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We have an INSERT statement coming from an Entity Framework application that has been causing pretty large blocking chains. The Wait Time and Wait Type in our monitoring tools for that process is empty, so it doesn't look like it's waiting on anything. This makes me believe that the application is opening a transaction, doing an insert and just not committing it.

This has been an intermittent issue so it's been hard to troubleshoot. Development team is looking into the code but insistent that nothing has changed. What else can I look at on the SQL Server side?

SQL Server 2012 SP2

  • I would suggest you use the blocked process report or use sp_whoisactive .. invoke it when blocking happens and capture the output to a table. Also look at sqlskills.com/help/waits/lck_m_u – Kin Shah Sep 20 '16 at 18:53
  • Brent O had an article on this, specifically with EF and it's, sometimes stupid, handling of connections: brentozar.com/archive/2015/07/… This may be applicable to you, it may not, but I've seen EF commit some borderline atrocities with connections and not getting out of SQL server gracefully. – Kris Gruttemeyer Sep 20 '16 at 19:11
  • Yeah, I am heading down this road. Unfortunately it is an intermittent problem and of course it's not happening right now. – cjsommer Sep 20 '16 at 19:39
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Do you know exactly what the INSERT statement is and what line of EF code generates it? Just wrap whatever calls that around some logging code and log all the SQL to a text file (preferably using log4net, nlog, ETW etc.

Just wrap the code that calls the insert code with a call to set and unset the delegate described here.

e.g.

 ctx.Database.Log = (dbLog => log.Debug(dbLog));
// Do the insert
ctx.Database.Log = null;

Honestly, if you can deal with a slight slowdown in performance, and have the disk space just log everything. I log all the SQL in my Always Encrypted Sample app.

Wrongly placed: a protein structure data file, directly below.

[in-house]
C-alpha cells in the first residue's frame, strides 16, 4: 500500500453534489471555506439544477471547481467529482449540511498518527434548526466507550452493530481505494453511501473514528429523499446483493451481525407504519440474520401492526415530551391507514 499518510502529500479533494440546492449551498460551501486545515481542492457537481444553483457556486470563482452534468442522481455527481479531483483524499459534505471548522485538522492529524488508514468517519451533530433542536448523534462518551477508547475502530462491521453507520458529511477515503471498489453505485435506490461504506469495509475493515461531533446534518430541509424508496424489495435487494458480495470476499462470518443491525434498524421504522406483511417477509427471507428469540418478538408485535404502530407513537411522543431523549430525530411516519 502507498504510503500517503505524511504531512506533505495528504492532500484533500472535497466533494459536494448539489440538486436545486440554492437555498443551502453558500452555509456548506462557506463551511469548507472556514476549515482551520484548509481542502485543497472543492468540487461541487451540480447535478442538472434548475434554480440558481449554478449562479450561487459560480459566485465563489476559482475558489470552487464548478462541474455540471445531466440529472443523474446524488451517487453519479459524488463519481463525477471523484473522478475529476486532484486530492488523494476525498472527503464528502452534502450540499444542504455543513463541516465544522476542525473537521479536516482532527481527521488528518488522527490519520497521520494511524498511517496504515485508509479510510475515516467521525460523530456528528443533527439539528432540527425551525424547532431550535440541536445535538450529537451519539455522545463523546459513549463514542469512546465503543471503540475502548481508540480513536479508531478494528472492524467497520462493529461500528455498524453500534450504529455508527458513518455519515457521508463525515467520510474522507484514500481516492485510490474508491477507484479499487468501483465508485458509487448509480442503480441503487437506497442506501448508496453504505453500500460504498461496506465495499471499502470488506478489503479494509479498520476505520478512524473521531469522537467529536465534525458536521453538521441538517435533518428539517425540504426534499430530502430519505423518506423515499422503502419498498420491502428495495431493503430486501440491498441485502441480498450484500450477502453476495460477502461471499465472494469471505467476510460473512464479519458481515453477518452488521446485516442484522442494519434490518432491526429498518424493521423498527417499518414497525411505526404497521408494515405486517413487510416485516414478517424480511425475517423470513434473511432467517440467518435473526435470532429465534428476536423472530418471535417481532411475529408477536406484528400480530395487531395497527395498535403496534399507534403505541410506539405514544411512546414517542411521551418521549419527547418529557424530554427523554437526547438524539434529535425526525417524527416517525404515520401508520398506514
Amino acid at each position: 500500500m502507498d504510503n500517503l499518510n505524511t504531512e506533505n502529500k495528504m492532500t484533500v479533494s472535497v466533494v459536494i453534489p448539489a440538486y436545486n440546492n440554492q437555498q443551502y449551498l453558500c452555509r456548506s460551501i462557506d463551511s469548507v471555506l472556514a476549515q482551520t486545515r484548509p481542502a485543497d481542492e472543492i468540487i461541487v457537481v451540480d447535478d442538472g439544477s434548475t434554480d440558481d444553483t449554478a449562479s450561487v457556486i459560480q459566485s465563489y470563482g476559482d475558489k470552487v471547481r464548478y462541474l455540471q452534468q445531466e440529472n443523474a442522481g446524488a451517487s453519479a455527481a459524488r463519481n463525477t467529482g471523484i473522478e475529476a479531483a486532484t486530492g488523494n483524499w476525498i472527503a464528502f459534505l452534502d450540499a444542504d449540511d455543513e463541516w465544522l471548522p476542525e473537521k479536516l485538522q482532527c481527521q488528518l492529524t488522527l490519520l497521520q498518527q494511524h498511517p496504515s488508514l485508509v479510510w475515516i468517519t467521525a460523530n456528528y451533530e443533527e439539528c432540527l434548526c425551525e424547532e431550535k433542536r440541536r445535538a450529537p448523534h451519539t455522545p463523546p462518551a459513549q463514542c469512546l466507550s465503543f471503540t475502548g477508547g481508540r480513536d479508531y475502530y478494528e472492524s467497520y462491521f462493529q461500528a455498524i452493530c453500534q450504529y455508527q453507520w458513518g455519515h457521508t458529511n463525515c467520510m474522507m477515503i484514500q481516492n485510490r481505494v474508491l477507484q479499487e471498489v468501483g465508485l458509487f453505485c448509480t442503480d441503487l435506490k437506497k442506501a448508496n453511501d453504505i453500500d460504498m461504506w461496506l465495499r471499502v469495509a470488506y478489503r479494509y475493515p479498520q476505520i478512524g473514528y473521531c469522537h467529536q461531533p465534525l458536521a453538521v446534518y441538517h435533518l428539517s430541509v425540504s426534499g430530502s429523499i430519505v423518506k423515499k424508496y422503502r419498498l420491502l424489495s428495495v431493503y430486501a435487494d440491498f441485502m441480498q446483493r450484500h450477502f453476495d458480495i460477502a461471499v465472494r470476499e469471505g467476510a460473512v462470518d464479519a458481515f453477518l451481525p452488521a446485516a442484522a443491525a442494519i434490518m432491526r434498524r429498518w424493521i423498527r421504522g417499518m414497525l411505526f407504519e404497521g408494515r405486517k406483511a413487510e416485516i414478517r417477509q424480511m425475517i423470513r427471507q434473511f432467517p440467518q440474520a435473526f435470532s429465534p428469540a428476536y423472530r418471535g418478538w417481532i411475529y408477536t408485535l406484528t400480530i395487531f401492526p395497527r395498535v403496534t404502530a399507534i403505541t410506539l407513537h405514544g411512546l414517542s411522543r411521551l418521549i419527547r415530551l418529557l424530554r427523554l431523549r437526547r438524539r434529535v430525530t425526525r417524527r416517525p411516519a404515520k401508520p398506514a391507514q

Assuming your INSERTS are wrapped around transactions, you should be able to see that instantly with this. Make sure your logging has timestamps so you can see how long the transaction remains open for.

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  • They don't have a lot of logging around the process and it is a heavily used statement. I will make the suggestion to DEV. Thanks Justin! – cjsommer Sep 20 '16 at 19:29
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From a SQL perspective I would look at running Profiler/Extended Event capture. I've been investigating a few of these types of issue recently and they can be a pain to troubleshoot. I've found Profiler/Extended Events helpful in these situations. This can give you the whole history of the connection. I suspect the EF is using implicit transaction which requires the application commit (or rollback) the transaction to release the locks. In one case the application had to perform other work outside of SQL before the commit was issued. To resolve this we removed the outside work outside of the SQL transaction.

Another one I found recently is where the application was doing repeated inserts in a single transaction. This was difficult to investigate using blocking scripts as the blocking always showed the same query, even though the application was repeated running the same query. It was only with profiler that I was able to identify the repeated queries.

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